Carrie Bradshaw, The Dude and Andy Warhol weren’t the only old friends who paid us a visit on Superbowl Sunday in 2019. It was amidst a Taco Bell/T-Mobile cross-promotion that we heard Andy Cox’s iconic opening riff to “She Drives Me Crazy,” the singular smash from his group Fine Young Cannibals and a song that helped make 1989 one of the all-time great years for top 40 radio.
The Two-Tone ska movement that evolved alongside post-punk in the U.K. during the late 1970s enjoyed perhaps the most streamlined segue into the next decade of the two genres. The Specials (who had transitioned into the Special AKA and Fun Boy Three) and Madness would both find great success on the new wave circuit, while David Wakeling and Ranking Roger of the English Beat would race up the charts as General Public. Meanwhile, FYC — comprised of the other half of the group otherwise known as The Beat in Cox and bassist David Steele, along with Roland Gift, former saxophonist/singer for Akrylykz — would follow their collective roots in the throwback sounds of American R&B. Named after the 1960 film starring Robert Wagner, George Hamilton and Natalie Wood, the Cannibals released their eponymous debut on IRS Records in December of ’85, and leaned heavily on their influences in old Motown and ATCO soul, earning them a top 10 hit in their native England with the single “Johnny Come Home” but only critical acclaim and college radio airplay here in the United States.
“We all shared a love of the Stax sound in the Cannibals,” Gift told the British magazine On: Yorkshire in 2017. “That was the thing that brought us together and Otis [Redding] was probably my favorite singer, and he still is, so those influences will definitely be there.”
Yet by 1989, the Cannibals were aiming to evolve their style in line with the rising tide of the future sounds in clubs across England. And following a string of contributions to film soundtracks — namely Jonathan Demme’s Something Wild and Barry Levinson’s underrated comedy classic Tin Men, where they factored prominently in the script as the house band — the trio began delving deeper into the burgeoning dance movements emerging from Manchester, London and Bristol at the time through acts like 808 State, Soul II Soul, The Wild Bunch and Smith & Mighty.
“The dance music thing is like the punk of the Eighties,” Cox told Rolling Stone in 1989. “Or rock & roll in the Fifties. It seems to be the thing that is the most vibrant part of modern music.”
Their excellent second LP, The Raw & The Cooked, was released in America on Feb. 20, 1989 to laudatory kudos and extensive airplay on modern rock radio. At 10 songs and a hair under 36 minutes, the record expertly captured the group’s sonic transition in real time, which also can be attributed to Cox and Steele’s temporary house music outfit Two Men, A Drum Machine and A Trumpet and their sole 1988 single “Tired of Getting Pushed Around.”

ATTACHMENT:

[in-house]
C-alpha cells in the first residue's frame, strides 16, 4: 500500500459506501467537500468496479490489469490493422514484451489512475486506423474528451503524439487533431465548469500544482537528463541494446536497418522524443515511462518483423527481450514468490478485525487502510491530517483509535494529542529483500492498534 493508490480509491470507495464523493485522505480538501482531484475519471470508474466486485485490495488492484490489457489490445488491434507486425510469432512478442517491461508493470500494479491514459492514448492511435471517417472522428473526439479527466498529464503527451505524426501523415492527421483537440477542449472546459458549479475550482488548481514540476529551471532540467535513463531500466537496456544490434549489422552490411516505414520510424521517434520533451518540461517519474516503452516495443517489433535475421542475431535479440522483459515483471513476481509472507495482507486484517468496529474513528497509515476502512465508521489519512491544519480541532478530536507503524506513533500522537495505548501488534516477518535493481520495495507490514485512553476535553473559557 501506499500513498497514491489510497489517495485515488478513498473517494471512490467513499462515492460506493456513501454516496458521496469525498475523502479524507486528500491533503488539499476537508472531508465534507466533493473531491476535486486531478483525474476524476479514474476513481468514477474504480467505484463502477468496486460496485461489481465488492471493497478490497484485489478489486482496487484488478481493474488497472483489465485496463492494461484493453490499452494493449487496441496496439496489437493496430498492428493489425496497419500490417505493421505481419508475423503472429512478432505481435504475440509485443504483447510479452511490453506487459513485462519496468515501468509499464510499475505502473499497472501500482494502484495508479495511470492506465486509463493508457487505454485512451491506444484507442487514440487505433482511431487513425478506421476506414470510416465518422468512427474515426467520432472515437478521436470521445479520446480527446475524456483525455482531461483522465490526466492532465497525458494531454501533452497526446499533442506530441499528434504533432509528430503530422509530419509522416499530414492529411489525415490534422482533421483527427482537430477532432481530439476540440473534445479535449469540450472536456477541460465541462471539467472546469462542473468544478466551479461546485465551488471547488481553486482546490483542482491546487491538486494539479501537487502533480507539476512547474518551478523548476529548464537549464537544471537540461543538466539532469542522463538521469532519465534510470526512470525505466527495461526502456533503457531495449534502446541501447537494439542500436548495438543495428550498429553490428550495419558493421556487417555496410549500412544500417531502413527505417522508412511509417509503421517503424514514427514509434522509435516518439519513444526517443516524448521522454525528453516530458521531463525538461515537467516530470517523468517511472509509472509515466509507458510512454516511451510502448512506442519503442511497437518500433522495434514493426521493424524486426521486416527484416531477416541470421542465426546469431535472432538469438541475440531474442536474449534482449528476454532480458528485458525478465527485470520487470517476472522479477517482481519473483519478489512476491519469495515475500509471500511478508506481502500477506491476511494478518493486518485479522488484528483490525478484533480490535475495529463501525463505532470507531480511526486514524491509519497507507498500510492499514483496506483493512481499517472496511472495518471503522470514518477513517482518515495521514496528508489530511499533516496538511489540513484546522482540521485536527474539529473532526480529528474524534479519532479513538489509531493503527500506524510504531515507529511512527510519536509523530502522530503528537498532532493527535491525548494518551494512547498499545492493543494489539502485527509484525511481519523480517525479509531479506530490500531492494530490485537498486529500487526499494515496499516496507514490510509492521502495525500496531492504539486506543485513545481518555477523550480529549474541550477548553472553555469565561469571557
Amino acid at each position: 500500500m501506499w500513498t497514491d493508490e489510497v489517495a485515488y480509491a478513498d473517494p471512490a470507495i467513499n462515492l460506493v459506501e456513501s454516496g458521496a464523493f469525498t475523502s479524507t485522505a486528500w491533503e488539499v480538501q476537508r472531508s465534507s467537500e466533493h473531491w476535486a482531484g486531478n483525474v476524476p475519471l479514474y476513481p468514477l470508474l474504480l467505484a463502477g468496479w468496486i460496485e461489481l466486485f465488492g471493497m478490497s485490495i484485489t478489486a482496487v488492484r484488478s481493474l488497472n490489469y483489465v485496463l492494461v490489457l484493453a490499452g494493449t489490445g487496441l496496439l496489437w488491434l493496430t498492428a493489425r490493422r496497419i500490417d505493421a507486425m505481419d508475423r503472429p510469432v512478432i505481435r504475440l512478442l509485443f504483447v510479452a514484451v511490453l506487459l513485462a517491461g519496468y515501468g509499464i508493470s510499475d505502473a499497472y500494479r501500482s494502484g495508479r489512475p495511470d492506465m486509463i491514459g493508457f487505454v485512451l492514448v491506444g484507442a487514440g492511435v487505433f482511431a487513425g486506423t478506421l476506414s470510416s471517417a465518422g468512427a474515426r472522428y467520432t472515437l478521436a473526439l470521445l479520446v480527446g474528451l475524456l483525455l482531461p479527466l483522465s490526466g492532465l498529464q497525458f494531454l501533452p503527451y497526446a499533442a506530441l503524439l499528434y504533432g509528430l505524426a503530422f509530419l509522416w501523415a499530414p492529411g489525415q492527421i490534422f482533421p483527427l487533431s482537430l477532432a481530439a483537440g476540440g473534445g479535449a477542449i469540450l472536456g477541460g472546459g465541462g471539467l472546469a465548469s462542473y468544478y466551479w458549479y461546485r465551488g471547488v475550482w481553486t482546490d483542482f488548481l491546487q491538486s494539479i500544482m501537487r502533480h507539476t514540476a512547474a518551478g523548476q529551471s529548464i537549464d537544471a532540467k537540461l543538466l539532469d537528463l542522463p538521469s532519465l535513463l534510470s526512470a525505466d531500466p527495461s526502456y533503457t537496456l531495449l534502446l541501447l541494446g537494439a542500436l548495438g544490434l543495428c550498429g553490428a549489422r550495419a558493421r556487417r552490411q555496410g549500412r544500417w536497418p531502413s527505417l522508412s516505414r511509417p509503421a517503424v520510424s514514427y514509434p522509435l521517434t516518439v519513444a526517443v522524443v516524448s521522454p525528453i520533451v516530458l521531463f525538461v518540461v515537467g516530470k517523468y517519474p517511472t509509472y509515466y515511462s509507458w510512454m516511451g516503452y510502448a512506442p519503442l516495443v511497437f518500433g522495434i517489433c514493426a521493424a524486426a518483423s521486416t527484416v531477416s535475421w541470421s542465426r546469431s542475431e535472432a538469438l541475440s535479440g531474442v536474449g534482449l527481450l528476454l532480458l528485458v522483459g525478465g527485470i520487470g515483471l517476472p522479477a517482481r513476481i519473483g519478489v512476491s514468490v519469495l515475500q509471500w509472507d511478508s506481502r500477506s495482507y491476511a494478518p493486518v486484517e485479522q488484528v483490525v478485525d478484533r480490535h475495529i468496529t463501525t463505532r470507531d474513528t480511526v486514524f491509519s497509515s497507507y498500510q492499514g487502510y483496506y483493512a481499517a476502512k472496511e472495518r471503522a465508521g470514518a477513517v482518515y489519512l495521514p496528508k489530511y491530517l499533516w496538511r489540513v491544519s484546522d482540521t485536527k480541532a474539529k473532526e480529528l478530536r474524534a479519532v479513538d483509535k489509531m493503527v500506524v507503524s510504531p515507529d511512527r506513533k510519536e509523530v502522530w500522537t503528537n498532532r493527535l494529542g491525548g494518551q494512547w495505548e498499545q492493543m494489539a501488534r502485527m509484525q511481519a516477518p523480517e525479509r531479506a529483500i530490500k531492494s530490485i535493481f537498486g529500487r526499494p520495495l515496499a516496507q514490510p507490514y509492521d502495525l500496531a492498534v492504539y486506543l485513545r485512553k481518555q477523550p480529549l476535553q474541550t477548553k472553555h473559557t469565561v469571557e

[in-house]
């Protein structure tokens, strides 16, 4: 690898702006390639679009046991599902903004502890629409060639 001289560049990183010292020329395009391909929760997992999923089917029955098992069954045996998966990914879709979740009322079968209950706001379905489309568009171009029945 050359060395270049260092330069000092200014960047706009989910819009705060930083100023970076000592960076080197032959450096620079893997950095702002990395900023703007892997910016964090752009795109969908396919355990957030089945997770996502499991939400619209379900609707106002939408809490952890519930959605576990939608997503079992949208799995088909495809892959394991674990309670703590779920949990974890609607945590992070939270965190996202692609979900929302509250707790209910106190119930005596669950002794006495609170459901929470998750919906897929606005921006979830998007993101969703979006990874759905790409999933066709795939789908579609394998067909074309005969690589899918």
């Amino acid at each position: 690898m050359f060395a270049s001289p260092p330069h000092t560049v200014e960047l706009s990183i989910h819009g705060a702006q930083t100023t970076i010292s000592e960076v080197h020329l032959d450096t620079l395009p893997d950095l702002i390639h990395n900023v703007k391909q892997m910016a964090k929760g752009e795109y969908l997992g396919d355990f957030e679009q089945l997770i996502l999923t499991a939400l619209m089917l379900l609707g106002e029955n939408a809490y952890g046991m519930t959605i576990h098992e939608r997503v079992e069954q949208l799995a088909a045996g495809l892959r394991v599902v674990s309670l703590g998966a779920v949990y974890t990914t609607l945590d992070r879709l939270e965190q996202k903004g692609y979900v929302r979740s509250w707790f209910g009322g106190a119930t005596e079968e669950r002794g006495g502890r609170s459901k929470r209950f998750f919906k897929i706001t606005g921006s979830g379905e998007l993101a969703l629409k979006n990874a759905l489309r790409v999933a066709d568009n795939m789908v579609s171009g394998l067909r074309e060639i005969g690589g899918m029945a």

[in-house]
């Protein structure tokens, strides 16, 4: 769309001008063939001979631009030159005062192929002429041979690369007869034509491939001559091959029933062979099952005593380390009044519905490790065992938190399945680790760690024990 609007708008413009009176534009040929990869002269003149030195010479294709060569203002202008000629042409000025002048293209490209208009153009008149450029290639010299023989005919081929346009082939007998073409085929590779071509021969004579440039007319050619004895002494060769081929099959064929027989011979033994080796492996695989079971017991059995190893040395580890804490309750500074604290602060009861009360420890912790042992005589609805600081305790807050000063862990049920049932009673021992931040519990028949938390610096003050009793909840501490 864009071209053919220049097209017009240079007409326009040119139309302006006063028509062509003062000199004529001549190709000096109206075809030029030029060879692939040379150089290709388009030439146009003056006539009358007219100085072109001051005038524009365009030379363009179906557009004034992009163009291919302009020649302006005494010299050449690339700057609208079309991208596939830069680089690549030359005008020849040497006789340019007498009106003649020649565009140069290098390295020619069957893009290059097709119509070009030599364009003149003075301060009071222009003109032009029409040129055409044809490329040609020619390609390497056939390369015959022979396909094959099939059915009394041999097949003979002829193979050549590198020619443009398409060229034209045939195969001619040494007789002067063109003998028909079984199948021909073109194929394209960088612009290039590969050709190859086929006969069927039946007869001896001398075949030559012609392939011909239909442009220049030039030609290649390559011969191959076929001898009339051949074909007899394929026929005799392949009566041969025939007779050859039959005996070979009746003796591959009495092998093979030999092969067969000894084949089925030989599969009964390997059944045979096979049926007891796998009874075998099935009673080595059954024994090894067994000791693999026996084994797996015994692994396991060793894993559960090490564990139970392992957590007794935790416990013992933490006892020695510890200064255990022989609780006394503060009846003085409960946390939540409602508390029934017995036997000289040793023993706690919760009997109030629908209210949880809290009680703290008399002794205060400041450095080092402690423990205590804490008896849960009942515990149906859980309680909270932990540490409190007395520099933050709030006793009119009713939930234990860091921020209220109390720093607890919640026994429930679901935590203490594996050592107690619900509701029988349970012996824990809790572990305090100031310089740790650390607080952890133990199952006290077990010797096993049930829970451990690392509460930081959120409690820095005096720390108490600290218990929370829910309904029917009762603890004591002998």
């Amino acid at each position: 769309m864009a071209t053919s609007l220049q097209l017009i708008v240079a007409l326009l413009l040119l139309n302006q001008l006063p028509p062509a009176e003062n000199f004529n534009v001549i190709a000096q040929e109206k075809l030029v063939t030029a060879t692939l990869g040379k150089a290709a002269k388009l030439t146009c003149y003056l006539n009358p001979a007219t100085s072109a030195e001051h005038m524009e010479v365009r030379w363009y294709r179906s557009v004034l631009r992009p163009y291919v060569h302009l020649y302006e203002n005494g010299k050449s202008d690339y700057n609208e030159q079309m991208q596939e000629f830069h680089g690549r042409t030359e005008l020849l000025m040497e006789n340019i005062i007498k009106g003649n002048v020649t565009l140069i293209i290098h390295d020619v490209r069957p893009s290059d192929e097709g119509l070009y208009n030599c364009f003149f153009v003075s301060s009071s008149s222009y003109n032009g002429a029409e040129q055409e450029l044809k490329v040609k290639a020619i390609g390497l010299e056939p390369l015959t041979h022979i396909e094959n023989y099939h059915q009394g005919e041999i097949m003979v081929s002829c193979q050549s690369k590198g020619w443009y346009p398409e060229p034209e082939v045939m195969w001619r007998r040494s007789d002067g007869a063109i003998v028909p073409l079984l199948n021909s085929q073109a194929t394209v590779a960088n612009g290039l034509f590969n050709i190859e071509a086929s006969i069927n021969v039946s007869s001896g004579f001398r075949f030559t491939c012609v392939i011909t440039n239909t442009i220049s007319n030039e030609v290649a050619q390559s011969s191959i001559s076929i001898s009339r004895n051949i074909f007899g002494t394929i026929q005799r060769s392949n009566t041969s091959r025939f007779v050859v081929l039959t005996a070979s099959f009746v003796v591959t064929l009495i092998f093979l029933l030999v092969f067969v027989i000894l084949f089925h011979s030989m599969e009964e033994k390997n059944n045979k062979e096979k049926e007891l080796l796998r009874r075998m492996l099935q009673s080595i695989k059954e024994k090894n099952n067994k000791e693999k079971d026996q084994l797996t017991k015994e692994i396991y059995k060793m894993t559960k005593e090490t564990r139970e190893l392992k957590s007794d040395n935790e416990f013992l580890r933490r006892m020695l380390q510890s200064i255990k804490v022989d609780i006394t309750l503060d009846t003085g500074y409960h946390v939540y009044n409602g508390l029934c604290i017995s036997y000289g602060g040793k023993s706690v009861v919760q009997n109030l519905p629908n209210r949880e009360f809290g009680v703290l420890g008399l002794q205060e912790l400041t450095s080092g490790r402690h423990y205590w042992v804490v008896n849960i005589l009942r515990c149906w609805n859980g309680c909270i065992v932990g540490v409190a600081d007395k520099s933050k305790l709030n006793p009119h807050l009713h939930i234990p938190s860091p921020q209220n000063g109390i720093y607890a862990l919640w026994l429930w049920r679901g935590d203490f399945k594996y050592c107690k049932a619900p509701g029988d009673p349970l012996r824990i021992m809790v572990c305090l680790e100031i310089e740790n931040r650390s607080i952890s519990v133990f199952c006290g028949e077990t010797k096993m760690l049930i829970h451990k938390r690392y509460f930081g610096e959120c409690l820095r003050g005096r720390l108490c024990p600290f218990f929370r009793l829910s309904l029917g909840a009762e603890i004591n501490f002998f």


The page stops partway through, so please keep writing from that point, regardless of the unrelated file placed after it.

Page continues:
“The Raw & The Cooked was a major premiere for us on 92.7 with ‘She Drives Me Crazy’ going immediately into highest rotation and it then exploded on our request lines and with the entire air staff,” explains Denis McNamara, the one-time program director for the influential Long Island, NY modern rock station WLIR/WDRE. “We all knew it was a smash. The cover of the Buzzcocks’ ‘Ever Fallen In Love’ was immediately a rave for our audience since the original was a long time punk anthem for WLIR and this new cover was a smoother and more lyrically driven version of a classic. ‘Good Thing’ was also an early premiere favorite with a big push from us that broke it with listenership way prior to its pop hit chart top status on ‘regular radio’ as we referred to our more conservative commercial competitor outlets. We were such big fans. I remember being personally invited to see Roland Gift star in a Shakespearean limited play at Stony Brook University during the life of the album. If I remember correctly, his label would have much preferred if he had toured with the band at the time instead of forwarding his acting career. He was quite good, a very talented artist and an incredible singer. I only wished they had done more albums as I’m sure our friend Roger Ames, their label head in the U.K., did too. It was truly a great recording.”